WYSIWYG vs. Manual Coding in HTML
There are two common methods for writing HTML documents: What-You-See-Is-What-You-Get (WYSIWYG) and manual coding. A WYSIWYG editor shows you a rendered web page as you edit the page. You do not see the actual HTML. When using manual coding, you see the HTML, but you must load the document in a web browser to view the rendered page.
WYSIWYG[edit | edit source]
In computing, WYSIWYG (/ˈwɪziwɪɡ/ WIZ-ee-wig), an acronym for What You See Is What You Get, is a system in which editing software allows content to be edited in a form that resembles its appearance when printed or displayed as a finished product, such as a printed document, web page, or slide presentation. WYSIWYG implies a user interface that allows the user to view something very similar to the end result while the document is being created. In general, WYSIWYG implies the ability to directly manipulate the layout of a document without having to type or remember names of layout commands.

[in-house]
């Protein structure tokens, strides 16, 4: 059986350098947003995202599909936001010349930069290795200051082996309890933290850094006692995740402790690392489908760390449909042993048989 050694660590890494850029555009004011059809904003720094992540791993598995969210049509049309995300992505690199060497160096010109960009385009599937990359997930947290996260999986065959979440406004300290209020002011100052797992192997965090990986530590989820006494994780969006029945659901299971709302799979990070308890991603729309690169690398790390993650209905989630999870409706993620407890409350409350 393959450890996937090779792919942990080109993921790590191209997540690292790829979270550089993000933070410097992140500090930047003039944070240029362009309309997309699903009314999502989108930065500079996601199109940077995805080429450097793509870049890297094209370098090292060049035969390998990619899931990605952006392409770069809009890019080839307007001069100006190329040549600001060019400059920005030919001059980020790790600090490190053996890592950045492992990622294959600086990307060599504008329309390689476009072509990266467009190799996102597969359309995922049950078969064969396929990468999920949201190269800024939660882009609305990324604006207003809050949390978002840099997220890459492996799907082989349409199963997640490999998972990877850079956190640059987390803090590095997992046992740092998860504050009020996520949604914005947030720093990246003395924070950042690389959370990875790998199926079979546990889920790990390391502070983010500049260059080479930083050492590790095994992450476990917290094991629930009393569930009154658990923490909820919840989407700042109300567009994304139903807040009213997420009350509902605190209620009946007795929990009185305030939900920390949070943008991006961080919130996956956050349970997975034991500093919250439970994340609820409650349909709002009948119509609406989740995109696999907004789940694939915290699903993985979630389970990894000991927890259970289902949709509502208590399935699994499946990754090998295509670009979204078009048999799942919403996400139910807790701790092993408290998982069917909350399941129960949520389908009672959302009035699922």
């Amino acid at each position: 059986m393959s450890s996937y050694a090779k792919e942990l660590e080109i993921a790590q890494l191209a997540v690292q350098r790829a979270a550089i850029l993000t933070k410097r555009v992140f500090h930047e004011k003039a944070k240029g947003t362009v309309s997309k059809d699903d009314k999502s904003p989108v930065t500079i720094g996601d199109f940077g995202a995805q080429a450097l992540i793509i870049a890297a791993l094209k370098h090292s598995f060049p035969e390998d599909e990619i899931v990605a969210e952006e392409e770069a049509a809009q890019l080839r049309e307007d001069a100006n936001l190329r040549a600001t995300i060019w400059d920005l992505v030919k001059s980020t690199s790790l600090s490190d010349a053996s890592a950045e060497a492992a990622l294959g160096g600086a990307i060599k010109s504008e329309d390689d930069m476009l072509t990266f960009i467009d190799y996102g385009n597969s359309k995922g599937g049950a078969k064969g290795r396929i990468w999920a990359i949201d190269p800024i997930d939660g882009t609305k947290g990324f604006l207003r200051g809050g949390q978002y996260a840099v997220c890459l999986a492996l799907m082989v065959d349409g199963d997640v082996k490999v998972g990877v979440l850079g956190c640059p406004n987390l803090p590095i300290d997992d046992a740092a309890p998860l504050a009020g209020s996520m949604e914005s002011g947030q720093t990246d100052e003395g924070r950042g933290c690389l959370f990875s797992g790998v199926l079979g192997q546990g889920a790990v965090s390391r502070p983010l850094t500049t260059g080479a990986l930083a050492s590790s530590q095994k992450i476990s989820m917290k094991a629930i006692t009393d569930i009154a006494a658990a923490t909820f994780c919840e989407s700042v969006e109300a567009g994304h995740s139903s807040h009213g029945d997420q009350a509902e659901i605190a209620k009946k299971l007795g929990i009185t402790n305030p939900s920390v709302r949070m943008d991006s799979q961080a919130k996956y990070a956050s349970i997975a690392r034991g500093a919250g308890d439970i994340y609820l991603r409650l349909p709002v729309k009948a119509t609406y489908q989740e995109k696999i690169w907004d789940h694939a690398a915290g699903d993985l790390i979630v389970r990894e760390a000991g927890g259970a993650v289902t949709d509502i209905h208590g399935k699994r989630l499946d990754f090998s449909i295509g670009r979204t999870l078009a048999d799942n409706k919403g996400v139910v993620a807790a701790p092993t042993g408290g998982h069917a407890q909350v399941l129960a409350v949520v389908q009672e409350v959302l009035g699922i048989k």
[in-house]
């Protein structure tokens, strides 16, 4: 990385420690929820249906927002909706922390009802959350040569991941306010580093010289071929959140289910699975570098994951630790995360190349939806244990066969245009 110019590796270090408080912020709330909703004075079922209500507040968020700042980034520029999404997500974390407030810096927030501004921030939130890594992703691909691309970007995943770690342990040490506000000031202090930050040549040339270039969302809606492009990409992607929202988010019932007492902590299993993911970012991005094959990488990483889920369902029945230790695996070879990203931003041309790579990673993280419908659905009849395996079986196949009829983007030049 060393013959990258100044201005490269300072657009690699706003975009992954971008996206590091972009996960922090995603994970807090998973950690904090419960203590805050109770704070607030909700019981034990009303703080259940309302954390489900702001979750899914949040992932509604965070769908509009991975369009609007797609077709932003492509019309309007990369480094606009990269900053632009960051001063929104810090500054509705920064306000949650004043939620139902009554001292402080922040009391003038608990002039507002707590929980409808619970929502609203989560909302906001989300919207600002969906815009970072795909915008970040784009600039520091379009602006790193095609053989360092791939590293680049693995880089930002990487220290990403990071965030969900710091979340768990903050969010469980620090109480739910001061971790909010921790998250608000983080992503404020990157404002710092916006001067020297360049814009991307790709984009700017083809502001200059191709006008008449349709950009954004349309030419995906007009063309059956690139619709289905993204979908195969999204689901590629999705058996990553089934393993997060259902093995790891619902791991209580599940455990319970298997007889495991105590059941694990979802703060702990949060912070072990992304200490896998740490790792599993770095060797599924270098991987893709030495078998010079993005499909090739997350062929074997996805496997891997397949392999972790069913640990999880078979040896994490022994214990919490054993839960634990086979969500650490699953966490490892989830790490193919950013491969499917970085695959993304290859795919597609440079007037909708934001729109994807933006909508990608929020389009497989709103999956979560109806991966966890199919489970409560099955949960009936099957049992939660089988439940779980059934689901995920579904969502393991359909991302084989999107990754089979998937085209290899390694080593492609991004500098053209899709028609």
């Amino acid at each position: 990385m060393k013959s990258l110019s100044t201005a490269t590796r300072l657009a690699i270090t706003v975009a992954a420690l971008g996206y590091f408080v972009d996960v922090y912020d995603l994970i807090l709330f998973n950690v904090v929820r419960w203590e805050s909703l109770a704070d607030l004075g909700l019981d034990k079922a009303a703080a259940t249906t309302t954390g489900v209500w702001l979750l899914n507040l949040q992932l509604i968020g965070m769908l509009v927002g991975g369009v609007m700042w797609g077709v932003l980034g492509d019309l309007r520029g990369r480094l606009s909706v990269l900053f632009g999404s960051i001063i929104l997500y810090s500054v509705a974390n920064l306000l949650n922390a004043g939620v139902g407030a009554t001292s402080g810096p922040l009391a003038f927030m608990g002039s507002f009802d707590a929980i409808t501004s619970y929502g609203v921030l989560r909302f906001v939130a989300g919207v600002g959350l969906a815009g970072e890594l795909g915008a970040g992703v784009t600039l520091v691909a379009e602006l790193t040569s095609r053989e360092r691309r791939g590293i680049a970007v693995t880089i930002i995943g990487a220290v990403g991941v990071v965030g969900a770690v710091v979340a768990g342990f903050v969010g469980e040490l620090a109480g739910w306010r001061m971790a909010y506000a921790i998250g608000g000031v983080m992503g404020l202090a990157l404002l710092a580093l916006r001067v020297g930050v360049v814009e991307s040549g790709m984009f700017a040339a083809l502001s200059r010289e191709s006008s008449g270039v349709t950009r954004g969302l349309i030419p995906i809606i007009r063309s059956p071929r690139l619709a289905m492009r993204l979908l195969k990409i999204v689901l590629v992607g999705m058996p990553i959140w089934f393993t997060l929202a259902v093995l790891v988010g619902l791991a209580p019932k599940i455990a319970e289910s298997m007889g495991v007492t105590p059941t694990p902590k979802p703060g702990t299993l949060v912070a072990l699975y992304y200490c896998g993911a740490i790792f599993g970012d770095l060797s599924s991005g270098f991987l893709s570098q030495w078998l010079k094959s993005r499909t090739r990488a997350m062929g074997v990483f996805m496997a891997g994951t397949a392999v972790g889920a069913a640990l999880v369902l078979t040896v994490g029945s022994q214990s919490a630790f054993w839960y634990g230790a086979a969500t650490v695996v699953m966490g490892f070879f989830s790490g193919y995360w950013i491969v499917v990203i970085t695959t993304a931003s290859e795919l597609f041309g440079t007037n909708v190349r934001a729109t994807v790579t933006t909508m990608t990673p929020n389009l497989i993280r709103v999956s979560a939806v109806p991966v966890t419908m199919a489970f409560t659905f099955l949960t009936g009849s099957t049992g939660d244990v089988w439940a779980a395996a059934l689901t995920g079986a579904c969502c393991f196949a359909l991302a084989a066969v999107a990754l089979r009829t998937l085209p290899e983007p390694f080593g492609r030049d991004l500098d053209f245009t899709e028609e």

Manual Coding[edit | edit source]
The primary advantage of manual coding is that the designer has complete control over the HTML. It is possible to keep the HTML code clean, documented, and easy to maintain by other HTML authors.
The primary disadvantage of manual coding is that the designer must save the document and load it in a web browser to see changes. Many web designers keep the text editor and web browser open at all times to reduce time required to save and view the altered documents. It's also more expensive if you're paying someone.
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